OVERTIME

Published in
Issue #02

Abstract

At the end I thought, now we can start.”

On a small Californian beach close to San Diego, one evening in April 1968, the American artist Allan Kaprow1 gathered a group of his students to participate in his ‘happening’ called OVERTIME. Following his instructions, the group collectively moved a 200 foot (approximately 60 metre) wooden snow fence2 1 mile westwards at intervals of 200 feet.3

Fifty-one years later, on the evening of May 25, 2019, to be precise, nomad artist, researcher and educator Sophie Krier re-staged Kaprow’s happening OVERTIME on the Villanderer Alm–Alpe di Villandro in South Tyrol (Upper Adige), in Italy. Again, the goal was to move a 60 metre snow fence 1,6 kilometres along with the collective efforts of 31 ‘happeners’ in the course of one night.

The following text documents a series of exchanges between Sophie Krier and curator and writer Christel Vesters. In these exchanges, they reflected on the different ways in which time is an operative element in artistic practices – both as a prerequisite for the creative process and as a neoliberal entity for measuring productivity; on boundaries and divides and how to bridge these, and on the deep mapping of a place by evoking its lost memories and forgotten knowledges.


OVERTIME RECOLLECTION 08/31 (after OVERTIME, Allan Kaprow, 1968), (scan of postcard sent to participants exactly a year after the happening), Sophie Krier with Stéphane Verlet-Bottéro, Villanderer Alm – Alpe di Villandro, 2020. Commissioned by Lungomare. Photo Carlos Casas / graphic template Inedition

PART ONE. TAKING THE LONG ROUTE

Christel Vesters:

Before we delve into your re-staging of Allan Kaprow’s happening OVERTIME on the Villanderer Alm–Alpe di Villandro, I would like to talk about your practice in general, and how you engage with the places and contexts you work in. You describe yourself as a ‘nomadic artist, researcher and educator’, and in your career you have developed site-specific projects across the western hemisphere. But rather than just dropping by like a tourist, you choose to engage with each location for longer periods of time. Can you explain why this longer-term engagement with a place is important to you?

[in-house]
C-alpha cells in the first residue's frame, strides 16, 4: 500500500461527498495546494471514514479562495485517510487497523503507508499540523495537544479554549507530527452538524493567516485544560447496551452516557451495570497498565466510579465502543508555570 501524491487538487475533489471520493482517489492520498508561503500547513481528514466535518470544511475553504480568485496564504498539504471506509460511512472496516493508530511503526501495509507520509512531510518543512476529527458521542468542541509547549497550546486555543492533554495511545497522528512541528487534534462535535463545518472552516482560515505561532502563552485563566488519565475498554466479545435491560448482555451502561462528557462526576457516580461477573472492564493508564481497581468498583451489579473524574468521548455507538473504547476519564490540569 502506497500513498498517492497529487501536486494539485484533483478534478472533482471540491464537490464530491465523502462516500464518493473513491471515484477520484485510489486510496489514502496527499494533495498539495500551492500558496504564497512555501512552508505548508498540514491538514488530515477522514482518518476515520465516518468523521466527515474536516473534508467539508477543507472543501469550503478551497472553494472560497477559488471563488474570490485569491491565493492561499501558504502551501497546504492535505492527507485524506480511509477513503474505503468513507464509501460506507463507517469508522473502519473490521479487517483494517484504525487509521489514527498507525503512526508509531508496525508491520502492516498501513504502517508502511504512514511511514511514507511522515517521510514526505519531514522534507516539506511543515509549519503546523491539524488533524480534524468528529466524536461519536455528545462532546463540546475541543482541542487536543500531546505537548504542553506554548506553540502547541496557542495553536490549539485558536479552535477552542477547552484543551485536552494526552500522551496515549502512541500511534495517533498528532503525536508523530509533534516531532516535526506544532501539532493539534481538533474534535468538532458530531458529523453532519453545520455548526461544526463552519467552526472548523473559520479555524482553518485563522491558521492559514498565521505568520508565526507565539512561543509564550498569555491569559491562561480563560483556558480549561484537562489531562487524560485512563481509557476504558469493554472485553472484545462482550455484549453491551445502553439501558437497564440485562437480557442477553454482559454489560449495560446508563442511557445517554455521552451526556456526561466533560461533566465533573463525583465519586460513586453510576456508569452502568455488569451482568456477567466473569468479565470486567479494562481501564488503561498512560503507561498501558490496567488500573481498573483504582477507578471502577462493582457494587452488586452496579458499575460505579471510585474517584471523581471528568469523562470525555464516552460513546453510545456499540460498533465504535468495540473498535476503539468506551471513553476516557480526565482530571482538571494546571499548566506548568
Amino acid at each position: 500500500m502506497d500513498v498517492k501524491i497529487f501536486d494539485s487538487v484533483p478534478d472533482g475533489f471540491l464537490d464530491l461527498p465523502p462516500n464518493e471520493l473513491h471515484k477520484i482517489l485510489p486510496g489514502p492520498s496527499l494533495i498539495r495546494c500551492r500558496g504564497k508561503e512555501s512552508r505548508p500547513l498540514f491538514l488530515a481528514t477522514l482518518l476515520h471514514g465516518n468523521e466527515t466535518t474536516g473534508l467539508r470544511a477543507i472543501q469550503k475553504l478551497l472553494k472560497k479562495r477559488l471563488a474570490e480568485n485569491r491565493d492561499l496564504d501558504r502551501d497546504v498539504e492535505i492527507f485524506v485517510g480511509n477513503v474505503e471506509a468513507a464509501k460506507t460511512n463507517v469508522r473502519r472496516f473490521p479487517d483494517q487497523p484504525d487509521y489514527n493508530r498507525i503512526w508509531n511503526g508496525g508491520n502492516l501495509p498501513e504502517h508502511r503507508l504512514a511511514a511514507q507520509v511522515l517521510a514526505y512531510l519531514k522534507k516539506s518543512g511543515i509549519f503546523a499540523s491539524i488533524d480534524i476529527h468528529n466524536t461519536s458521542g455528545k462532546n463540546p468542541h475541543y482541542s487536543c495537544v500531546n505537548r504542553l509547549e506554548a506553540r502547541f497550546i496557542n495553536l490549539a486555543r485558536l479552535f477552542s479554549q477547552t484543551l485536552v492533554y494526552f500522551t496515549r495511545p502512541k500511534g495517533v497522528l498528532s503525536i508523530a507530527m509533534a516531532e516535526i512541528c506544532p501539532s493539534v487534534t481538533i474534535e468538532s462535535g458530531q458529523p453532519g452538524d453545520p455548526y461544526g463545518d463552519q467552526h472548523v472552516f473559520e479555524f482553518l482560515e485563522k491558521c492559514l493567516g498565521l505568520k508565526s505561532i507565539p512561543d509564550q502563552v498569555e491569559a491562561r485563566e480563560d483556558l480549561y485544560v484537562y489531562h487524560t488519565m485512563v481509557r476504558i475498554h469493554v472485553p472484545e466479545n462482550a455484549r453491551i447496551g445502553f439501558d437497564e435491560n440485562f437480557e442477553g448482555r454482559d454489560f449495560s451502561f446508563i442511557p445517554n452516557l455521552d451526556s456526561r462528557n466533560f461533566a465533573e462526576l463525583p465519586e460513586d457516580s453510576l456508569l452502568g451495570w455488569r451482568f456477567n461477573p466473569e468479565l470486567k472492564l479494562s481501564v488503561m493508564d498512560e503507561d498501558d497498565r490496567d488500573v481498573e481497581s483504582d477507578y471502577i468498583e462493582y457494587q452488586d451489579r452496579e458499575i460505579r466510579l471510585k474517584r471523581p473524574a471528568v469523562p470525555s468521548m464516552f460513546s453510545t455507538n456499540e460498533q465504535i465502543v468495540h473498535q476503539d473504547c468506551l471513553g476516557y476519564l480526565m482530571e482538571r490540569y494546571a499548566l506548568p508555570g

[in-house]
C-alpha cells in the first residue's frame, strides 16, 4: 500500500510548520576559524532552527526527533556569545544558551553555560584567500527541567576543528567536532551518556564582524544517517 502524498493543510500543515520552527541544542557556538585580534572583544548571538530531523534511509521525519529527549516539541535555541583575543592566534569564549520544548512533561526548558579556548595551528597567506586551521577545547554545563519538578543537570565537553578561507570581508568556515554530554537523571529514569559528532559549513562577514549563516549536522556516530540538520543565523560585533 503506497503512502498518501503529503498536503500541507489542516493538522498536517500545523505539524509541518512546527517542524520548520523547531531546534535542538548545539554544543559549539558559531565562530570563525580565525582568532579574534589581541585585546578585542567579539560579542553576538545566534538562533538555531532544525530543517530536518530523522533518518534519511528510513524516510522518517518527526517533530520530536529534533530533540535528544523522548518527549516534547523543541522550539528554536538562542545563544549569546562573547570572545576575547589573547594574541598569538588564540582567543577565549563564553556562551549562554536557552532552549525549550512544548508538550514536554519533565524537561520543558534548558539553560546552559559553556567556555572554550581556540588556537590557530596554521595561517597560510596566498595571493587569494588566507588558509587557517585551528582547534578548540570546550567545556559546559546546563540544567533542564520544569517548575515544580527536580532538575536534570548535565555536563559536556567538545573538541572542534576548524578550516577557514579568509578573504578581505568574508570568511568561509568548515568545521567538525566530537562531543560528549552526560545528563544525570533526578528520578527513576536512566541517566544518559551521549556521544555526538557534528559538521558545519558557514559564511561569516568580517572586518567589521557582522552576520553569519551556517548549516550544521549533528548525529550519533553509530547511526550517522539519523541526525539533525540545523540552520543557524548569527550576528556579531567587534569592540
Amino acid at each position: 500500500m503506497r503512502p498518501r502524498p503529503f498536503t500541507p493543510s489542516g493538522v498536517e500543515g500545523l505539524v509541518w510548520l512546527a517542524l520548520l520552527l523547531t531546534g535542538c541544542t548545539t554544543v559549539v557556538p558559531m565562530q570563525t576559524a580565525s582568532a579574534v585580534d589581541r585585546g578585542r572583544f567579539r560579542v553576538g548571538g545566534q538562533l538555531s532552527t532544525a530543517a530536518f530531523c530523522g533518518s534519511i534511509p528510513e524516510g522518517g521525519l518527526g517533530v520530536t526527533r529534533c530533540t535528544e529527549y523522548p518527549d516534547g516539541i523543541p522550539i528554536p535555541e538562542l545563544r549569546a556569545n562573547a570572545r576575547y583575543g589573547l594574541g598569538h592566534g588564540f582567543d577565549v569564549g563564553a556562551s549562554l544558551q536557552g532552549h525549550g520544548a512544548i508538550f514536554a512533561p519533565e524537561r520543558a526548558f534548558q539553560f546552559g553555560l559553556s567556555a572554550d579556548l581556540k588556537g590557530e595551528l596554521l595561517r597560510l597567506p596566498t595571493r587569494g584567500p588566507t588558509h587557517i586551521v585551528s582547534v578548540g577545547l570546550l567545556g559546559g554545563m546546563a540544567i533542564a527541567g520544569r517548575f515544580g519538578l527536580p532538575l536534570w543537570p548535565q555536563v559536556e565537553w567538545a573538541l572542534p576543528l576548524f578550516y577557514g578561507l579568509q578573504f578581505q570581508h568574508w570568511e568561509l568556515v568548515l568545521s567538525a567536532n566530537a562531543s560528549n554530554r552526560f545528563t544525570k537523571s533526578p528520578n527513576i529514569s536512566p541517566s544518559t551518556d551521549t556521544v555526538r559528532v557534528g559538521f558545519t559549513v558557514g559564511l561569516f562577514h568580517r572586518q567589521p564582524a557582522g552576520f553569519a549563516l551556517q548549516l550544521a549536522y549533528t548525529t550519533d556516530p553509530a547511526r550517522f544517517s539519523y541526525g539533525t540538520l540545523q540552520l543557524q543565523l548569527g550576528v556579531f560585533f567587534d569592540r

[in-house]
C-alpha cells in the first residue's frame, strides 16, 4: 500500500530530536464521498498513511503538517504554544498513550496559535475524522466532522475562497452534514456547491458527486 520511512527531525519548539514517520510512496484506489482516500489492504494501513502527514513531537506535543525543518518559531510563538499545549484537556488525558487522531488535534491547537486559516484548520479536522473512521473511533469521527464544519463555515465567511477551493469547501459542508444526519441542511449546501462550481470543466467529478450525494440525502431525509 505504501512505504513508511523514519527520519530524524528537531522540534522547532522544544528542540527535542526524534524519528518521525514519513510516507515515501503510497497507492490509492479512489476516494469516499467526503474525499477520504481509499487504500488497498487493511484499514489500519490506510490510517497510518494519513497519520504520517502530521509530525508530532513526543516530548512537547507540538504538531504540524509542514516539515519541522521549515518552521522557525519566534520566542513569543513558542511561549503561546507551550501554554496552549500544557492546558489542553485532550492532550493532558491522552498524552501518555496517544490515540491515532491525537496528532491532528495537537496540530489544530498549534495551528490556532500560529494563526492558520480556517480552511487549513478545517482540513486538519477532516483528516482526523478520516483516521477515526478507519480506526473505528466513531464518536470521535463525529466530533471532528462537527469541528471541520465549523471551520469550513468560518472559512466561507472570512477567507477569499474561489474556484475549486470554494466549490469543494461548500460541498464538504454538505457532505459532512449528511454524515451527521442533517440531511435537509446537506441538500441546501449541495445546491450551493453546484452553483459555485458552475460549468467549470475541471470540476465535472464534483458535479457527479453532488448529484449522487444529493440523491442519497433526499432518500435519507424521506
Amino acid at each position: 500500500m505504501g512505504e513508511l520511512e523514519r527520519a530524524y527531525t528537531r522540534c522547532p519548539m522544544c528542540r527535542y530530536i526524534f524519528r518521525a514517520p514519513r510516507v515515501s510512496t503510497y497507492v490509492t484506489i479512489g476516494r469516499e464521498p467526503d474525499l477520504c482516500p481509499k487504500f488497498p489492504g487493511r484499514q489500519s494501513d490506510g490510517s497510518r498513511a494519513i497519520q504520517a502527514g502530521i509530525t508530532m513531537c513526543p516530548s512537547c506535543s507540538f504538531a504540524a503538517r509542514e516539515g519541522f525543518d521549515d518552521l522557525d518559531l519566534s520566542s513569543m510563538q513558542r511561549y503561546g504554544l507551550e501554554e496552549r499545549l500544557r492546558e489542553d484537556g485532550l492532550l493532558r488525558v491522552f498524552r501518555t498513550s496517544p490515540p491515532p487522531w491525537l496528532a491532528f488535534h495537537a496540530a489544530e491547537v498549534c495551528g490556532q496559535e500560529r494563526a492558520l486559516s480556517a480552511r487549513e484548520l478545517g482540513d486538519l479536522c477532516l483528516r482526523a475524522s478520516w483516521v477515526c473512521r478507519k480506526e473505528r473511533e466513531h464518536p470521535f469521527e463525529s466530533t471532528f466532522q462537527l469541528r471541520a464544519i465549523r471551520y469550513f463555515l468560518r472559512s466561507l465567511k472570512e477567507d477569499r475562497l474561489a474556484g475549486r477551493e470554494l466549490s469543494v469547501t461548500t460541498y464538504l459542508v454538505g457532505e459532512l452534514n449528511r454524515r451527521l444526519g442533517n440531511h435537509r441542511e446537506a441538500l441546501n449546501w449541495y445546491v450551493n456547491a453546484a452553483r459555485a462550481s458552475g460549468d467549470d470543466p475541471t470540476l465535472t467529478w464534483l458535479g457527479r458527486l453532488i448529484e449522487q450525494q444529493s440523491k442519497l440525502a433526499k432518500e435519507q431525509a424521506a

Sophie Krier:

In addition to having a research-based nomadic practice that makes use of a variety of pedagogical formats, I see myself as a ‘relational artist’, and in order to establish a relation with a place, a person, or a context, I need time to explore and to invest in that relationship. This is probably one of the reasons why I struggle with the default ‘project framework’ which requires that budgets, deadlines and sometimes even outcomes are set months in advance.

To give an example, in 2010, I was invited to participate in an exhibition in Casablanca, Morocco.4 We managed to stretch our stay and budget into a four-month residency, which gave me time to really open up to a completely new cultural context and to try to move beyond my ‘First World’ sensibility.

My aim is to get to the core of what a given place is all about, and what I, as an artist, can contribute to its resilience, its livelihood or its conviviality. In the beginning you run through clichés – and it takes a long time before you encounter the thing that needs to be addressed. And once I have found that, again, it takes a long period to figure out with whom to address these issues, who the local agents and knowledge keepers are with whom I could collaborate. To build a meaningful relationship with a place, you need time.

OVERTIME RECOLLECTION 18/31 (after OVERTIME, Allan Kaprow, 1968), (scan of postcard sent to participants exactly a year after the happening), Sophie Krier with Stéphane Verlet-Bottéro, Villanderer Alm – Alpe di Villandro, 2020. Commissioned by Lungomare. Photo Jorg Öschmann / graphic template Inedition